Wordsmith.org: the magic of words


A.Word.A.Day

About | Media | Search | Contact  


Home

Today's Word

Subscribe

Archives



May 31, 2018
This week’s theme
There’s a word for it

This week’s words
metanoia
cremnophobia
ochlocracy
enantiodromia
obverse

Have your say
in our discussion forum Wordsmith Talk
Bookmark and Share Facebook Twitter Digg MySpace Bookmark and Share
A.Word.A.Day
with Anu Garg

enantiodromia

PRONUNCIATION:
(i-nan-tee-uh-DROH-mee-uh)

MEANING:
noun: The tendency of things, beliefs, etc., to change into their opposites.

ETYMOLOGY:
From Greek enantio- (opposite) + dromos (running). Earliest documented use: 1917.

NOTES:
You can keep going up a mountain, but once you hit the peak you can only go down. A pendulum moves in one direction, but once it has reached its rightmost it travels left. So it goes with beliefs, ideologies, and politics, apparently. Once we have elected a black man as a president, we have to pick someone with a long sordid record of discrimination.

The concept of enantiodromia is attributed to the Greek philosopher Heraclitus (c. 535-475 BCE). Later it was discussed by the psychiatrist Carl Jung (1875-1961) as “the principle which governs all cycles of natural life”.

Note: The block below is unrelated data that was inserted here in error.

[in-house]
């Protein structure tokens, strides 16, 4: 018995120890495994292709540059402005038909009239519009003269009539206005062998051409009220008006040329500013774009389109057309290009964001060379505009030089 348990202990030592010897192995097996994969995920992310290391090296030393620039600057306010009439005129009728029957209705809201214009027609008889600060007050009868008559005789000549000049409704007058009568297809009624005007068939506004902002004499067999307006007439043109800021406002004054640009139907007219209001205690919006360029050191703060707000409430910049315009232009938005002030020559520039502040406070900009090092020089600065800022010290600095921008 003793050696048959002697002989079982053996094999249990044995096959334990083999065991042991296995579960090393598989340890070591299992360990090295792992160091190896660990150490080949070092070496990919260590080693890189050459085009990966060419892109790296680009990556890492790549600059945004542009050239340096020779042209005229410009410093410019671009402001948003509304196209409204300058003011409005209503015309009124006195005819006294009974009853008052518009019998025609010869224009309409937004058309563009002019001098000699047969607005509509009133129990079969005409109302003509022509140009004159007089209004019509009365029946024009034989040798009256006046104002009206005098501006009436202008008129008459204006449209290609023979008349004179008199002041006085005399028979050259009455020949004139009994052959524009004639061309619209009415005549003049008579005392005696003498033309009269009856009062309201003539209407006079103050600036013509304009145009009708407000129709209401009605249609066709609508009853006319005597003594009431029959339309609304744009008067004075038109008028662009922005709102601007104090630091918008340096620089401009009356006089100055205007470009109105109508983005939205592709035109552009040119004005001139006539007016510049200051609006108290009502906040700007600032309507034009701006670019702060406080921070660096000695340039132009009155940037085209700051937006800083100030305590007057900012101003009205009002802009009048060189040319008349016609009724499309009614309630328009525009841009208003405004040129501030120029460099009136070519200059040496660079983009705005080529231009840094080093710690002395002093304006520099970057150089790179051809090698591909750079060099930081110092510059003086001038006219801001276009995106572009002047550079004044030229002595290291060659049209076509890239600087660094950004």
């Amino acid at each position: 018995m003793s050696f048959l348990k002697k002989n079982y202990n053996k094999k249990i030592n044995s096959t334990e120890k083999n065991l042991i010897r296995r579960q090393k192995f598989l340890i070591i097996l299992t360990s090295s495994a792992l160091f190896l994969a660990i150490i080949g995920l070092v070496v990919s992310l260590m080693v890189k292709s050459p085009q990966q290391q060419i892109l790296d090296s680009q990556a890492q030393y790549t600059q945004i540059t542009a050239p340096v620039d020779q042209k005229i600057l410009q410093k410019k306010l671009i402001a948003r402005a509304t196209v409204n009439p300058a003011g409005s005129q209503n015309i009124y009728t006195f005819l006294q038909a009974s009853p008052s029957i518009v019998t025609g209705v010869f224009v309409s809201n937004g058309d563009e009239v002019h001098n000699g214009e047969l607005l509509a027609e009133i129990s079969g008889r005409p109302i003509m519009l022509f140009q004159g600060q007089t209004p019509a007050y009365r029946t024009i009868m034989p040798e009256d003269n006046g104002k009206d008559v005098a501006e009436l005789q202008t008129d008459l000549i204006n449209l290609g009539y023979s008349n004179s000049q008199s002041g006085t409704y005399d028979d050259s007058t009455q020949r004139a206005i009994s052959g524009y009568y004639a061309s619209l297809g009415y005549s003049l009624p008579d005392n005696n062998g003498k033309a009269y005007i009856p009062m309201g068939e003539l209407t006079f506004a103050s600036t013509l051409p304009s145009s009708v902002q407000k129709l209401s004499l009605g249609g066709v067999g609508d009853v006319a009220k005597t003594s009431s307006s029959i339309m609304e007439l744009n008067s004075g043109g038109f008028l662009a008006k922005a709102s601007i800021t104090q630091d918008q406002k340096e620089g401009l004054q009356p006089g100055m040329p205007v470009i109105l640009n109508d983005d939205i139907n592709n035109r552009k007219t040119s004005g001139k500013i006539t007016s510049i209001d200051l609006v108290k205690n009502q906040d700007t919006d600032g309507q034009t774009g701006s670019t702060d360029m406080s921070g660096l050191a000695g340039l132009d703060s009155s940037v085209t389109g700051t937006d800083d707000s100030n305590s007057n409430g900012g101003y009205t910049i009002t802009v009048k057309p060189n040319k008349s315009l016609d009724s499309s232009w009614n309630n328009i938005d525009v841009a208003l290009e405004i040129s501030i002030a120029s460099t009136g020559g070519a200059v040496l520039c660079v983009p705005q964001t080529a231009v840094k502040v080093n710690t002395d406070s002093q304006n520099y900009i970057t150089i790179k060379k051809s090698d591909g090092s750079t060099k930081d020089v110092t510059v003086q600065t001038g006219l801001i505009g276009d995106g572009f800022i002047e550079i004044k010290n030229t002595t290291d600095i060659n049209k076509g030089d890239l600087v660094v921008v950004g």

USAGE:
“The union that Philip Murray had founded in 1936 as a way of combatting the wretched excess of management had come full circle in the cycle of enantiodromia, and had fallen victim to its own wretched excess.”
Tom O’Boyle; Excess, the Golden Rule; Pittsburgh Post-Gazette; Sep 4, 1994.

A THOUGHT FOR TODAY:
This is a deluded generation, veiled in ignorance, that though popery and slavery be riding in upon them, do not perceive it; though I am sure that there was no man born marked by God above another; for none comes into this world with a saddle on his back, neither any booted and spurred to ride him. -Richard Rumbold, revolutionary (1622-1685)

We need your help

Help us continue to spread the magic of words to readers everywhere

Donate

Subscriber Services
Awards | Stats | Links | Privacy Policy
Contribute | Advertise

© 1994-2018 Wordsmith